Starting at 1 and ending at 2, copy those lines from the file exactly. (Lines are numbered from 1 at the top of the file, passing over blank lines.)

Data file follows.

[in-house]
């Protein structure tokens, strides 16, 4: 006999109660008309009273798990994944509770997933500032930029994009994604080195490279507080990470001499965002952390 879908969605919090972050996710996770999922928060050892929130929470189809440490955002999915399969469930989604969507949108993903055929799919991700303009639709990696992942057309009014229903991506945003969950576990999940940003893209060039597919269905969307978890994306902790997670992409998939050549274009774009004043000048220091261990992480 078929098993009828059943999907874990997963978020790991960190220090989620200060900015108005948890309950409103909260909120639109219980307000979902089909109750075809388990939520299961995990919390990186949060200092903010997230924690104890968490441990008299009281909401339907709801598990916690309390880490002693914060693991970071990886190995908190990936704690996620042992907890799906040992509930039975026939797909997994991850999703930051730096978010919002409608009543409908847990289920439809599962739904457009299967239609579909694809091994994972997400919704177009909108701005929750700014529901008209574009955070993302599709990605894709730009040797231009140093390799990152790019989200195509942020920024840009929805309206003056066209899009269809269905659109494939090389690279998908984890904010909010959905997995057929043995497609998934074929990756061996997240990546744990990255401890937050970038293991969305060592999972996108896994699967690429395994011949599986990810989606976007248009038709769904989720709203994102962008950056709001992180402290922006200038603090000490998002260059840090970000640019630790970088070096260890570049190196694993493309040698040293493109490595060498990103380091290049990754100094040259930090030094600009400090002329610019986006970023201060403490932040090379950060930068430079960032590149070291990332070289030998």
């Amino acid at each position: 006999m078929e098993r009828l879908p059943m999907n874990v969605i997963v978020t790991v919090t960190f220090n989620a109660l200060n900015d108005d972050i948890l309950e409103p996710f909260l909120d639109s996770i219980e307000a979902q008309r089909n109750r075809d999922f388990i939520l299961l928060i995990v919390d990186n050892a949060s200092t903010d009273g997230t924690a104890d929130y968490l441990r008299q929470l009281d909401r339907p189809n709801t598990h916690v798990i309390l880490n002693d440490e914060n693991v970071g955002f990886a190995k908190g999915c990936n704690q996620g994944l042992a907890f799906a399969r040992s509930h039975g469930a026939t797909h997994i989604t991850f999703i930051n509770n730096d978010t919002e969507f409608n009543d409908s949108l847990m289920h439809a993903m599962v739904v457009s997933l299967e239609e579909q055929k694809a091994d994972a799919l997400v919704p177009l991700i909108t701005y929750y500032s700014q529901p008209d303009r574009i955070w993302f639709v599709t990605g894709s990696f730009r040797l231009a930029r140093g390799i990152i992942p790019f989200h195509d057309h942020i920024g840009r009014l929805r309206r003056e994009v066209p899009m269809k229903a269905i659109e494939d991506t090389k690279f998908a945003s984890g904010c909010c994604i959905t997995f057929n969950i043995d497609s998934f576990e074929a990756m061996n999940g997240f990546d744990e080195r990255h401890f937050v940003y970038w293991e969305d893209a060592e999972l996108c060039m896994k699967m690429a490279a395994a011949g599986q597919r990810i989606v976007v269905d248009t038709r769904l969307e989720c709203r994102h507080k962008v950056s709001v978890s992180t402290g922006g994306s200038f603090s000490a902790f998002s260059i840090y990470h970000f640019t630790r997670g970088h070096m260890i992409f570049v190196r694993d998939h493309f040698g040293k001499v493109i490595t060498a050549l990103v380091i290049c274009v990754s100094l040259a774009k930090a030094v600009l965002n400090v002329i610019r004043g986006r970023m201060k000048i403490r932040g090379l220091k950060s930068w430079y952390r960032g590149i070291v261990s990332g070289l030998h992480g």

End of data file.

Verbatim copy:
[in-house]
């Protein structure tokens, strides 16, 4: 006999109660008309009273798990994944509770997933500032930029994009994604080195490279507080990470001499965002952390 879908969605919090972050996710996770999922928060050892929130929470189809440490955002999915399969469930989604969507949108993903055929799919991700303009639709990696992942057309009014229903991506945003969950576990999940940003893209060039597919269905969307978890994306902790997670992409998939050549274009774009004043000048220091261990992480 078929098993009828059943999907874990997963978020790991960190220090989620200060900015108005948890309950409103909260909120639109219980307000979902089909109750075809388990939520299961995990919390990186949060200092903010997230924690104890968490441990008299009281909401339907709801598990916690309390880490002693914060693991970071990886190995908190990936704690996620042992907890799906040992509930039975026939797909997994991850999703930051730096978010919002409608009543409908847990289920439809599962739904457009299967239609579909694809091994994972997400919704177009909108701005929750700014529901008209574009955070993302599709990605894709730009040797231009140093390799990152790019989200195509942020920024840009929805309206003056066209899009269809269905659109494939090389690279998908984890904010909010959905997995057929043995497609998934074929990756061996997240990546744990990255401890937050970038293991969305060592999972996108896994699967690429395994011949599986990810989606976007248009038709769904989720709203994102962008950056709001992180402290922006200038603090000490998002260059840090970000640019630790970088070096260890570049190196694993493309040698040293493109490595060498990103380091290049990754100094040259930090030094600009400090002329610019986006970023201060403490932040090379950060930068430079960032590149070291990332070289030998």